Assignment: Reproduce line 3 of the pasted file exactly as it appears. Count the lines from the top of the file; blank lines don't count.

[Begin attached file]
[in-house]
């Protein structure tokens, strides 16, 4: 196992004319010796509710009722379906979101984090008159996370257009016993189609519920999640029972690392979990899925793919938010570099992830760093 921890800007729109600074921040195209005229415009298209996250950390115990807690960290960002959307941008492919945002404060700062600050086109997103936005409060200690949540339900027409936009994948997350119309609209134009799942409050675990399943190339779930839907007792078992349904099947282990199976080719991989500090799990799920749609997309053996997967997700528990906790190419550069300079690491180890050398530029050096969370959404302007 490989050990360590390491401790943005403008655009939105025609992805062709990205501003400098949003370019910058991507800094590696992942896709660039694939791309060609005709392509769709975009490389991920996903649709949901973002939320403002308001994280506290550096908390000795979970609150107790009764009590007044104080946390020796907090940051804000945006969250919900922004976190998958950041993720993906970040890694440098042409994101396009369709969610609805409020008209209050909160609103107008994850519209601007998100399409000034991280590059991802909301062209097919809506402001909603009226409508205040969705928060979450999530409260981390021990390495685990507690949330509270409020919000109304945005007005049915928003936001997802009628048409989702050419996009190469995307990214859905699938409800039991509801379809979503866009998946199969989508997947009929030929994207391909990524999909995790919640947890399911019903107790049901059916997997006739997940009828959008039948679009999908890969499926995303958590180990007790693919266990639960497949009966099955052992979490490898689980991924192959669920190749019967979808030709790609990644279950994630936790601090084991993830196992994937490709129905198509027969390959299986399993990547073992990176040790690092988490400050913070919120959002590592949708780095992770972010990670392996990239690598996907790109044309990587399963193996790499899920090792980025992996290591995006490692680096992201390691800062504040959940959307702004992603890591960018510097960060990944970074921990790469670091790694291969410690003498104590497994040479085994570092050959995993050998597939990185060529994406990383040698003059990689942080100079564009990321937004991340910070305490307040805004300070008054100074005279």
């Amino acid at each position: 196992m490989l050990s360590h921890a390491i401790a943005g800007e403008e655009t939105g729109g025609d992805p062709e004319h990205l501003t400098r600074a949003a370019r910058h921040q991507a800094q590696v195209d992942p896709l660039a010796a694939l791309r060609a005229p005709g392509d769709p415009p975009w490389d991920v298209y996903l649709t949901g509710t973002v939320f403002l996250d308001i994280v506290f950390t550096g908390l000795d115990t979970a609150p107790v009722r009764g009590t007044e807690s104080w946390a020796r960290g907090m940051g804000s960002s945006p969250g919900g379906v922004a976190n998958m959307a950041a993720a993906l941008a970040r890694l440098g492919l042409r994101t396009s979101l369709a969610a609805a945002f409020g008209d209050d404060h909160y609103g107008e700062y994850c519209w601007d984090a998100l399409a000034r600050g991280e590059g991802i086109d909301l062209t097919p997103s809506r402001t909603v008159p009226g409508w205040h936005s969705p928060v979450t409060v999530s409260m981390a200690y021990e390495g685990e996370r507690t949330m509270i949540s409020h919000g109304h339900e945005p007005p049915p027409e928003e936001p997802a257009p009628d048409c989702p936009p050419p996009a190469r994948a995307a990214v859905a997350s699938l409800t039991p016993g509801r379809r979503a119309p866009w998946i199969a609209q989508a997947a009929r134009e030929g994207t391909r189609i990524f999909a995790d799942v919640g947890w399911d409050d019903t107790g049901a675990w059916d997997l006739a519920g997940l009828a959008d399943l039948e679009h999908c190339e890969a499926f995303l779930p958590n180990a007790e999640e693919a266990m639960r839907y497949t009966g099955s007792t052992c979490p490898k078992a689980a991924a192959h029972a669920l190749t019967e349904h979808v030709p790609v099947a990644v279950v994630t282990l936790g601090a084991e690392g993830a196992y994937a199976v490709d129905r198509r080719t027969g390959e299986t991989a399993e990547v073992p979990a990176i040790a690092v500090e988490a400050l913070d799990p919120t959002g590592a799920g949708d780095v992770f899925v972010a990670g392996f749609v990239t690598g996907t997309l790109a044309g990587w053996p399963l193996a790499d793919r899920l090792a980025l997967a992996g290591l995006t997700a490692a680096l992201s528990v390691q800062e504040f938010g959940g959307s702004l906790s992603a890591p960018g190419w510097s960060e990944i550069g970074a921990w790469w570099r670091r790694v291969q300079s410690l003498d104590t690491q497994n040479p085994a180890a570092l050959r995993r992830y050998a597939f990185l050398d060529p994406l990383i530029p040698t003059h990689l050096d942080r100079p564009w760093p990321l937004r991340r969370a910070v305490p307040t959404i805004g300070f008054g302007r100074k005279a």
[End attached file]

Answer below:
């Amino acid at each position: 196992m490989l050990s360590h921890a390491i401790a943005g800007e403008e655009t939105g729109g025609d992805p062709e004319h990205l501003t400098r600074a949003a370019r910058h921040q991507a800094q590696v195209d992942p896709l660039a010796a694939l791309r060609a005229p005709g392509d769709p415009p975009w490389d991920v298209y996903l649709t949901g509710t973002v939320f403002l996250d308001i994280v506290f950390t550096g908390l000795d115990t979970a609150p107790v009722r009764g009590t007044e807690s104080w946390a020796r960290g907090m940051g804000s960002s945006p969250g919900g379906v922004a976190n998958m959307a950041a993720a993906l941008a970040r890694l440098g492919l042409r994101t396009s979101l369709a969610a609805a945002f409020g008209d209050d404060h909160y609103g107008e700062y994850c519209w601007d984090a998100l399409a000034r600050g991280e590059g991802i086109d909301l062209t097919p997103s809506r402001t909603v008159p009226g409508w205040h936005s969705p928060v979450t409060v999530s409260m981390a200690y021990e390495g685990e996370r507690t949330m509270i949540s409020h919000g109304h339900e945005p007005p049915p027409e928003e936001p997802a257009p009628d048409c989702p936009p050419p996009a190469r994948a995307a990214v859905a997350s699938l409800t039991p016993g509801r379809r979503a119309p866009w998946i199969a609209q989508a997947a009929r134009e030929g994207t391909r189609i990524f999909a995790d799942v919640g947890w399911d409050d019903t107790g049901a675990w059916d997997l006739a519920g997940l009828a959008d399943l039948e679009h999908c190339e890969a499926f995303l779930p958590n180990a007790e999640e693919a266990m639960r839907y497949t009966g099955s007792t052992c979490p490898k078992a689980a991924a192959h029972a669920l190749t019967e349904h979808v030709p790609v099947a990644v279950v994630t282990l936790g601090a084991e690392g993830a196992y994937a199976v490709d129905r198509r080719t027969g390959e299986t991989a399993e990547v073992p979990a990176i040790a690092v500090e988490a400050l913070d799990p919120t959002g590592a799920g949708d780095v992770f899925v972010a990670g392996f749609v990239t690598g996907t997309l790109a044309g990587w053996p399963l193996a790499d793919r899920l090792a980025l997967a992996g290591l995006t997700a490692a680096l992201s528990v390691q800062e504040f938010g959940g959307s702004l906790s992603a890591p960018g190419w510097s960060e990944i550069g970074a921990w790469w570099r670091r790694v291969q300079s410690l003498d104590t690491q497994n040479p085994a180890a570092l050959r995993r992830y050998a597939f990185l050398d060529p994406l990383i530029p040698t003059h990689l050096d942080r100079p564009w760093p990321l937004r991340r969370a910070v305490p307040t959404i805004g300070f008054g302007r100074k005279a």